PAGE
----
Adapted from notes for HONR259C by Tom Holtz

Dinosauria: The most recent common ancestor of Megalosaurus and Iguanadon, the first known dinosaurs, and all of its descendants. General info:

Before we can approach this, we need some context.

Sauropodomorpha: (Late Triassic - Cretaceous)

  • Characterized by:
  • Herbivores (early forms maybe omnivores)
  • Primitive forms are facultative or obligate bipeds; later forms were so large they were obligate quadrupeds
  • Were the largest herbivores ever to live and the largest land animals ever; by the end of the Late Triassic had surpassed all previous land living animals in size, and kept on going.

    The most primitive known sauropodomorph is Saturnalia of the Late Triassic of Brazil.

    Basal sauropodomorphs are often called "prosauropods", however, this is a paraphyletic grade leading to the Sauropoda. In addition to Saturnalia, it has at its base small bipedal forms such as Thecodontosaurus, Efraasia, and Plateosauravus, followed by larger-bodied (3-10 m) long facultative bipeds such as the well-known Massospondylus long considered to be able to switch between bipedality and quadrupedality.

    Recent studies of preserved embryos show that as hatchlings, these creatures were distinctly quadrupedal.

    Basal sauropodomorphs are characterized by:

    Basal sauropodomorphs were the most common herbivorous dinosaurs from the Late Triassic to the Early Jurassic, but no basal sauropodomorph survived into the Middle Jurassic. They were the first large-bodied dinosaurs. Their long necks would allow them to browse higher in trees than any contemporaneous herbivores. Also, larger size would give them bigger guts to digest more plants and defense against predators.

    Sauropoda (Late Triassic - Cretaceous)These three selective seem to have led to the evolution of the true Sauropoda. Primitive sauropods are known from the Late Triassic, but sauropods do not become common outside of the southern continents until the Middle Jurassic.

    Sauropods are characterized by:

    Shunosaurus of the Middle Jurassic of China is a good example of an early sauropod. The giant size of sauropods would allow them to feed even higher in trees, digest more plants, and serve as defense against ever-larger predators. (Some sauropods developed additional defenses: Shunosaurus, for instance, had a tail club).

    Evolutionary mechanism: Given what we know about the development of primitive sauropodomorphs, do sauropods, in their general body plan (not their size) resemble adults or juveniles of their ancestors? What general pattern of heterochrony seems to have been active int eh evolution of sauropods?

    Sauropod diversity: From this general body plan, there developed a truly remarkable diversity and range of adaptations.

    The derived sauropods of the Late Jurassic and the Cretaceous are characterized by:

    Most derived sauropods fall into two distinct groups: Diplodocoidea and Macronaria.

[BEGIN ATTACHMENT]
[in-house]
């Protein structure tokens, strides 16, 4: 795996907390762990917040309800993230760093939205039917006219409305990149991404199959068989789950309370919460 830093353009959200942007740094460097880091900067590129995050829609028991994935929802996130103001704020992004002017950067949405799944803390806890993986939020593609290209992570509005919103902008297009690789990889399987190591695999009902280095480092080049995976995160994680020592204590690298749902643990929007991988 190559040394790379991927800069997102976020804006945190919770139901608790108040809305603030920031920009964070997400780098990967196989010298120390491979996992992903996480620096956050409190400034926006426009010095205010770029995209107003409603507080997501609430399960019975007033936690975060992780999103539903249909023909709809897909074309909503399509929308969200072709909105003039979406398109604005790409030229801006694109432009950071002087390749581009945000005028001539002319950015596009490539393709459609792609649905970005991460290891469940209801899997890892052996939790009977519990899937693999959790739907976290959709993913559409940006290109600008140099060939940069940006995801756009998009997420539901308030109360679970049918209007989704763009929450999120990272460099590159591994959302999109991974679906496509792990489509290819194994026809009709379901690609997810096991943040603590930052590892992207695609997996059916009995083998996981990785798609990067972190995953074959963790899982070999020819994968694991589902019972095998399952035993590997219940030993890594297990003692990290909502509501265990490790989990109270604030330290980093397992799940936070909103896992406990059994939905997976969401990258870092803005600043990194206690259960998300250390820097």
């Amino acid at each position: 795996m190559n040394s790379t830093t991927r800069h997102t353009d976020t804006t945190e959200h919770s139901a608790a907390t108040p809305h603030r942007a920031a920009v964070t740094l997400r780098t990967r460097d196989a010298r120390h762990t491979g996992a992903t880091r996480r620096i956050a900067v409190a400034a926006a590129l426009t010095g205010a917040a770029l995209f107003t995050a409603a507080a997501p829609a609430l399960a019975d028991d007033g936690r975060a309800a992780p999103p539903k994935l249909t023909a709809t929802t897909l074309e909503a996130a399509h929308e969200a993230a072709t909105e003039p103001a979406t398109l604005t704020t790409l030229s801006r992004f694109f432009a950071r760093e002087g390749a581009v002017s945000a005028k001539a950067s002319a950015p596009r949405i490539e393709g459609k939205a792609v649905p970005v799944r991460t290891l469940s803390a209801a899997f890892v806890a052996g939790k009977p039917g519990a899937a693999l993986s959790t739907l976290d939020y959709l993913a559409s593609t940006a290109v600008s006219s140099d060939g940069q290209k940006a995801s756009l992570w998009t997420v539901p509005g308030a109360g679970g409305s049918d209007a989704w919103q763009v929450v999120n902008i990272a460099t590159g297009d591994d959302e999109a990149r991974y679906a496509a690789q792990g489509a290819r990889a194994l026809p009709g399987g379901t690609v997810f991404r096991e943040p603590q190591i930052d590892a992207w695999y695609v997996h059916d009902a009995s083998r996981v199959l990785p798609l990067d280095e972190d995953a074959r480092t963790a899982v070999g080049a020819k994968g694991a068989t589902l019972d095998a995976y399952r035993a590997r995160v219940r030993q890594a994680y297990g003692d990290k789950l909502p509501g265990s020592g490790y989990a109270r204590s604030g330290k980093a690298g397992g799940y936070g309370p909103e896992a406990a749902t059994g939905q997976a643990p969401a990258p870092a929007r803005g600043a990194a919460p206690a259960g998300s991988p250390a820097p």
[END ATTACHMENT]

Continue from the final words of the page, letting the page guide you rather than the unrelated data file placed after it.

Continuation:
Diplodocoids: (Middle Jurassic to early Late Cretaceous)

    Additionally, some diplodocoids have:

    Macronarians ("big noses") (Middle Jurassic - end of Cretaceous) are characterized by:

    Jobaria of the Early Cretaceous of Africa is a typical primitive macronarian. The more advanced macronarians, and are characterized by expanded snouts and nares placed on top of their skulls. Within Macronaria, we see such specializations as:

    Biomechanical issues:

    Locomotion: Since their discovery in the 19th century, the biomechanical interpretation of sauropods has been trouble. Just as paleontologists wondered how "reptilian" pterosaurs could fly, they wondered how gigantic "reptilian" sauropods could walk:

    Feeding: One thing for sure. For sauropods to have the energy to move about like elephants, they would need to be eating constantly. How did they feed?

    Blood pressure: If they reared up, sauropods somehow overcame a major biomechanical constraint - getting blood to their brains. This is a difficult task for creatures that routinely hold their heads significantly above their hearts. Consider the giraffe:

    This creature uses a number of special adaptations including: A typical sauropod lifting its head to a high elevation would require: This constraint leasd some researchers to speculate that the prominent cavities and excavations in the sauropod neck vertebrae were occupied by accessory hearts. Of course, there is neither direct fossil evidence for this nor a modern analog. It is a type three inference of the extant phylogenetic bracket. What else might have filled those cavities?

    Breathing: We've noted the enlargement and retraction of the bony nostrils toward the top of the skull. Even something as simple as this stimulates endless speculation about the configuration of the fleshy nostril:

    In considering the internal respiratory system, things get quite strange. This much seems clear: sauropods had an extensive system of internal air-sacs that invaded the axial skeleton.

    This is taken to indicate the presence of an avian-style respiratory system in which air flows through a system of thoracic and abdominal air sacs and through a unidirectional flow lung. A type II inference of the extant phylogenetic bracket, but well supported by skeletal evidence.

    The presence of an extensive air sac system explains one sauropod enigma: the cross-sectional area of sauropod limb bones seems to scale with strong negative allometry when we base mass-estimates on mammals. This would suggest that their limbs bones should be too weak to support their weight. If much of their internal volume is occupied by air, however, the problem is diminished.

    So, could they rear up and get their heads into the tree-tops without passing out? We don't yet know. That doesn't keep us from projecting our desires and fantasies onto these inoffensive animals.